Posted on March 21, 2019 in Interesting Articles
Have you ever taken an electric scooter for a ride? In Atlanta, they’re everywhere. You won’t go very far in Midtown Atlanta without seeing one. They’re touted as a great way to get around traffic-jammed cities like Atlanta and Los Angeles. And they’ve done seemingly well so far.
But as much fun as they look, how safe are they? When cars first hit the roads, there were no seat belts. Over time, it became apparent that cars needed safety equipment like seat belts and airbags to keep people safe on the roads. E-scooters are so new that many people haven’t realized just how dangerous they can be.
Currently, under Georgia law, an electric scooter has the same classification as a moped- it has two wheels, has a less than two horsepower engine, has a maximum speed of 30 mph, and doesn’t require “clutching or shifting” by the driver. Georgia Law states that people operating a moped are granted the same rights and are subject to the same duties as drivers of other vehicles. So basically, the same rules of the road apply to electric scooters as they do to cars and trucks.
Electric scooters are relatively new to Atlanta, but they first hit Southern California streets in 2017. According to a February article in Science Daily, a 2017-2018 study of 249 people treated for scooter injuries at UCLA Medical Center reveals that 40% were head injuries. Fractures accounted for 32% of the scooter injuries, and the remaining 28% were cuts, sprains, or bruises without a head injury. UCLA researchers observed various Los Angeles intersections over a seven-hour period and found that only about 6% of the 193 people they observed were wearing helmets. (Link to article here: https://www.sciencedaily.com/releases/2019/02/190212190854.htm)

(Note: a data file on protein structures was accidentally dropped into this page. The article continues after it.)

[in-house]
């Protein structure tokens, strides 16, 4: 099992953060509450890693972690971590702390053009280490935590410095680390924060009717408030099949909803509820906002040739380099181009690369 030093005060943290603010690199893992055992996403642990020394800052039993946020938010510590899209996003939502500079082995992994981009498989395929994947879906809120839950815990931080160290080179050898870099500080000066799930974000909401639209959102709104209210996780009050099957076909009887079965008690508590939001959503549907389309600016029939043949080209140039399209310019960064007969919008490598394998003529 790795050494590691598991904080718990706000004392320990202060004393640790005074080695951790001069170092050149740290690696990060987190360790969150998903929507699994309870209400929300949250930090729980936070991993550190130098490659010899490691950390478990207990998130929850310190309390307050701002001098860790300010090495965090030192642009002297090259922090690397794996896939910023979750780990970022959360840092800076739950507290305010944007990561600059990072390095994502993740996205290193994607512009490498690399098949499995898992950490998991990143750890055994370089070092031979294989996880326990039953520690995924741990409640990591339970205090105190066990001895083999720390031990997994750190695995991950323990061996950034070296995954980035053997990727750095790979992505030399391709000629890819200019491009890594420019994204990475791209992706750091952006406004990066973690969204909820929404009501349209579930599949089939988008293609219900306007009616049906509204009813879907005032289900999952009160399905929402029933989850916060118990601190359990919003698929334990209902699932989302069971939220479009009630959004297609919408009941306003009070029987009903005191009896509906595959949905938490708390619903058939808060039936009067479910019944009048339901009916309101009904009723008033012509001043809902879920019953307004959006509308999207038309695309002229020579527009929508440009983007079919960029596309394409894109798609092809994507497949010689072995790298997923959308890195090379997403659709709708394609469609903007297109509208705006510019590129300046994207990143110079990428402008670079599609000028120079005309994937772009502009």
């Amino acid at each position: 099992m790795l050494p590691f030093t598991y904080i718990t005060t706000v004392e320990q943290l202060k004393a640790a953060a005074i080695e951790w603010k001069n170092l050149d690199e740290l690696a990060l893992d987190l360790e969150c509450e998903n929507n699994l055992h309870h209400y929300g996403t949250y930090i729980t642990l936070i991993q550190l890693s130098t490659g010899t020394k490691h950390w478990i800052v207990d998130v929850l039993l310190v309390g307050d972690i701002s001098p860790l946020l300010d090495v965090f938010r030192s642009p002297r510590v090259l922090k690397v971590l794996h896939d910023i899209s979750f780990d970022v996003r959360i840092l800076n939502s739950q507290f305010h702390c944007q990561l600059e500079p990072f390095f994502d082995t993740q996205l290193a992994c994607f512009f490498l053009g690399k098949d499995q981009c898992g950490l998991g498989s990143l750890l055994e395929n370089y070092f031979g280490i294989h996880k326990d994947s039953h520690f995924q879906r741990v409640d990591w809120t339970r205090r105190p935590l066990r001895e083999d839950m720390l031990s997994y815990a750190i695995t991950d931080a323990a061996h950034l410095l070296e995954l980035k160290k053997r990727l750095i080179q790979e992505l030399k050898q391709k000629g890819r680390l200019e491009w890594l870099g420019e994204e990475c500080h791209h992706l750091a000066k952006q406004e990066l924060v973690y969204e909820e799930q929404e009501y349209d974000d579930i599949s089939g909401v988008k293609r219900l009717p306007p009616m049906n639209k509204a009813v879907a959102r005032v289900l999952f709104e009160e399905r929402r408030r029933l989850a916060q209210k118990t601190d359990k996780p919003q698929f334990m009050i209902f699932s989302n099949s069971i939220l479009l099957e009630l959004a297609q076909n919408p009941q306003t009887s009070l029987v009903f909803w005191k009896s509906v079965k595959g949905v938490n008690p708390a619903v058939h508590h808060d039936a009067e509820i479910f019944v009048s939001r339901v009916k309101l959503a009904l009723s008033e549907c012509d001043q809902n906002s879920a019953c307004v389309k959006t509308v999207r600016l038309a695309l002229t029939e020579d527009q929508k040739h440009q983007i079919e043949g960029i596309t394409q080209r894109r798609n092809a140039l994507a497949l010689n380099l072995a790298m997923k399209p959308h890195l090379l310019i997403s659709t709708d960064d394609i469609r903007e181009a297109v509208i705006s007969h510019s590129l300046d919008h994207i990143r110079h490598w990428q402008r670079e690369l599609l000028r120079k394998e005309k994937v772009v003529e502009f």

Last week, an Atlanta man visiting San Diego died while riding an electric scooter. He sustained massive brain trauma when he hit a tree. He was not wearing a helmet. (Link to article here: https://www.ajc.com/news/local/just-woodstock-man-killed-scooter-accident-san-diego/fz5AFikNOOszRj5zCbYMoN/)
There haven’t been any formal studies in Atlanta yet, but according to a March AJC article, Grady Memorial Hospital receives about 80-100 scooter-related injuries a month. These injuries range from serious head injuries to broken limbs. Atlanta City Council President Felicia Moore says she has decided to implement a new system to track scooter injuries in the city of Atlanta in order to be aware of the number of injuries, but she didn’t say whether it could lead to helmet requirements. (Link to article here: https://www.ajc.com/news/local/how-safe-that-scooter-hospitals-asked-tally-injuries/2hPyds5jB7uFPCcAQYwCpM/)
So, what happens if you get in an e-scooter accident? Well, it works much like other accident types. By law, drivers are required to show reasonable care around electronic scooters, and failure to do so constitutes negligence. So, if you’re riding an e-scooter and a distracted driver follows too closely and hits you, you’d file a claim through that driver’s liability insurance.
As with any accident, if you are hurt on an electric scooter, seek medical treatment immediately. Make sure you get photos of any damage to the scooter as well as where the scooter landed after the accident. Call 911 to report the accident to the police and give accurate details about the accident. If you don’t call the police right away, make sure to file a police report as soon as possible.
Whether you’re a fan of e-scooters or not, they’re likely here to stay. While cities in South Carolina like Greenville, Columbia, and Charleston have banned e-scooters for now, the shared micromobility movement is growing quickly. It will be interesting to see how it all plays out from a safety standpoint. Until then, please be careful on the roads, WEAR YOUR HELMET, and give us a call if you’ve been hurt or injured in a scooter accident and need an attorney to guide you through the legal process.